Friday, January 29, 2010

Friday's "Forgotten" Books: Gerald W. Page, ed., THE YEAR'S BEST HORROR STORIES V (DAW Books 1977)

From the Contento indices:

The Year’s Best Horror Stories: Series V ed. Gerald W. Page (DAW 0-87997-311-0, Jul ’77, $1.50, 237pp, pb)
7 · Introduction · Gerald W. Page · in
9 · The Service · Jerry Sohl · ss F&SF Feb ’76
17 · Long Hollow Swamp · Joseph Payne Brennan · ss AHMM Jan ’76
27 · Sing a Last Song of Valdese [Kane] · Karl Edward Wagner · ss Chacal Win ’76
44 · Harold’s Blues · Glen Singer · ss Cthulhu: Tales of the Cthulhu Mythos #1 ’76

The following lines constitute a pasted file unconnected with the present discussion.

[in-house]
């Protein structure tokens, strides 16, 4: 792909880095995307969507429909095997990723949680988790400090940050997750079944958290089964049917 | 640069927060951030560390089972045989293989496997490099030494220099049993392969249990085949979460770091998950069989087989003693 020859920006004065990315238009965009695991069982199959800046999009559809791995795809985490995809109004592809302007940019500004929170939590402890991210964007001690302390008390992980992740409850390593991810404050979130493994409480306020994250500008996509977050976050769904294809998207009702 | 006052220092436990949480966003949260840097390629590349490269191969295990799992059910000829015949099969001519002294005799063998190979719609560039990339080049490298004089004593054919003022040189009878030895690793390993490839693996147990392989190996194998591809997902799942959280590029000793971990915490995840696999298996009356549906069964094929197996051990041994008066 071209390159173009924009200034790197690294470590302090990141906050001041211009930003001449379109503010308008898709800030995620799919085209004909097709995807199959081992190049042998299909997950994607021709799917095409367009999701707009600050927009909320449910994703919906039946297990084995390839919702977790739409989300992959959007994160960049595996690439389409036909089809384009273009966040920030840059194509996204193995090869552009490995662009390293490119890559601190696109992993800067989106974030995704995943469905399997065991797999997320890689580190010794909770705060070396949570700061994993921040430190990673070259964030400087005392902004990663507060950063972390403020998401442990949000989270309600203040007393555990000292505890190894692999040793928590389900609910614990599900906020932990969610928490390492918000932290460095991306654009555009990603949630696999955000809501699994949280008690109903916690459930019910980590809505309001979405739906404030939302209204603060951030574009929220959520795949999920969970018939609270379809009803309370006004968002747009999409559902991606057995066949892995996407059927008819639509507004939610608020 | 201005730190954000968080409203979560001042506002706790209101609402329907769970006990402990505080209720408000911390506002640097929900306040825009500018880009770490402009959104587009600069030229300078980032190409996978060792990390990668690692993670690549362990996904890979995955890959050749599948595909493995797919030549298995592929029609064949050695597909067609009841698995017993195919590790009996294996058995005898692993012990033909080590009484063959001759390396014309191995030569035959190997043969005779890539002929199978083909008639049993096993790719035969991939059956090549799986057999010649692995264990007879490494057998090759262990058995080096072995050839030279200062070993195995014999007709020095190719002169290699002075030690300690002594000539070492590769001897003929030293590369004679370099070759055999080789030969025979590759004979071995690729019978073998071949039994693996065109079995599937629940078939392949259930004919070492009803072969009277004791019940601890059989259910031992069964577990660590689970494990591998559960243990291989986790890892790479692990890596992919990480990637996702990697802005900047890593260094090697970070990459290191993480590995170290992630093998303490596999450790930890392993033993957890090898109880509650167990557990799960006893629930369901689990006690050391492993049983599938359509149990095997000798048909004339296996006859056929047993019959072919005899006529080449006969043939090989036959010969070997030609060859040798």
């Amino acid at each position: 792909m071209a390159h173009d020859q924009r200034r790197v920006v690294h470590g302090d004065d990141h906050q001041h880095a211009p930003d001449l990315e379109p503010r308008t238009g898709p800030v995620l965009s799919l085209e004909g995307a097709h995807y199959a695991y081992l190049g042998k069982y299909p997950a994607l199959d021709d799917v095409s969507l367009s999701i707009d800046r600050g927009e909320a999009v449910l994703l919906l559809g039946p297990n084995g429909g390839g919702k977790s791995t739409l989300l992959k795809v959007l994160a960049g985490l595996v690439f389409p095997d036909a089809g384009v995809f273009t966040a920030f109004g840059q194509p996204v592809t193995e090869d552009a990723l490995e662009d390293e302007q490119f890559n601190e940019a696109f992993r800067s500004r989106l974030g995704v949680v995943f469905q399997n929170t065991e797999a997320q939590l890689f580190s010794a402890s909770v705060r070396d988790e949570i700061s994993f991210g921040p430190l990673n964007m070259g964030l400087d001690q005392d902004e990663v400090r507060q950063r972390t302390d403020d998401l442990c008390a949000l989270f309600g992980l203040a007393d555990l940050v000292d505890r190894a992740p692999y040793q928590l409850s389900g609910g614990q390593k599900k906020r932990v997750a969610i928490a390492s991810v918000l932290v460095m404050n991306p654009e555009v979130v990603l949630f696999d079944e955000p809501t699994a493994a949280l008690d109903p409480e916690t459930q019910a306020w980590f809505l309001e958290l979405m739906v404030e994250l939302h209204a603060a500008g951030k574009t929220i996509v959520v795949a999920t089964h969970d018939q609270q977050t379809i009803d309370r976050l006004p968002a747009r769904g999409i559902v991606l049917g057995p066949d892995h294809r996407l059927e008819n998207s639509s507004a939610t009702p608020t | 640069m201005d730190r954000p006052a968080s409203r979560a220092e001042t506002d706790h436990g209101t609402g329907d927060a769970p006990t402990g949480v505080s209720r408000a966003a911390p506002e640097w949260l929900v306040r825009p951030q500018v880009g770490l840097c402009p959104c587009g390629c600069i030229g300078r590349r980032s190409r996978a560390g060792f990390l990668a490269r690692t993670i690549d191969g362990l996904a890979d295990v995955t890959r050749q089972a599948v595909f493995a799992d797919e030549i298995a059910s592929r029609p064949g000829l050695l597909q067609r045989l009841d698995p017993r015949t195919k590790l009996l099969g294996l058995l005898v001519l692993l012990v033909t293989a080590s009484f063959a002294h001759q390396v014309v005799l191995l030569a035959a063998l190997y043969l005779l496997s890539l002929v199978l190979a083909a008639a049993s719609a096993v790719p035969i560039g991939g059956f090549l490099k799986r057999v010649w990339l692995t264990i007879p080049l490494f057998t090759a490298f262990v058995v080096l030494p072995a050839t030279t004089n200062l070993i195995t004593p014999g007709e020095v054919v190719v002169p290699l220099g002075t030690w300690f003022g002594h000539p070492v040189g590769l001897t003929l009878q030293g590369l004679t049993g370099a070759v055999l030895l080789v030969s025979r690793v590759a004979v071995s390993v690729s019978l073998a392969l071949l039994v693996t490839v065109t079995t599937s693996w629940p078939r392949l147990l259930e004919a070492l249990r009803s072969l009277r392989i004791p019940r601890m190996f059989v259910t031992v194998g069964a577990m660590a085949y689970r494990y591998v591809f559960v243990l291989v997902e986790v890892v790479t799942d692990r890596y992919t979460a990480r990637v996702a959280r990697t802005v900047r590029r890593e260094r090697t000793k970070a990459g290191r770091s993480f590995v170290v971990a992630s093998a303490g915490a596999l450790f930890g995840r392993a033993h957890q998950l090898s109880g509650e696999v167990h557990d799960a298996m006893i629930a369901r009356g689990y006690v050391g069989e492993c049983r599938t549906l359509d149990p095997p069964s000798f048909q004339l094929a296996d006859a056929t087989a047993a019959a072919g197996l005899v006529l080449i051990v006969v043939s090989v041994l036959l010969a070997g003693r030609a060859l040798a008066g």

56 · The Well · H. Warner Munn · nv *
94 · A Most Unusual Murder · Robert Bloch · ss EQMM Mar ’76
107 · Huzdra · Tanith Lee · ss *
126 · Shatterday · Harlan Ellison · ss Gallery Sep ’75; Science Fiction Monthly v2 #8 ’75
140 · Children of the Forest · David Drake · ss F&SF Nov ’76
159 · The Day It Rained Lizards · Arthur Byron Cover · ss *
179 · Followers of the Dark Star · Robert Edmond Alter · ss Mystery Monthly Aug ’76
194 · When All the Children Call My Name · Charles L. Grant · ss *
214 · Belsen Express · Fritz Leiber · ss The Second Book of Fritz Leiber, DAW, 1975
227 · Where the Woodbine Twineth · Manly Wade Wellman · ss F&SF Oct ’76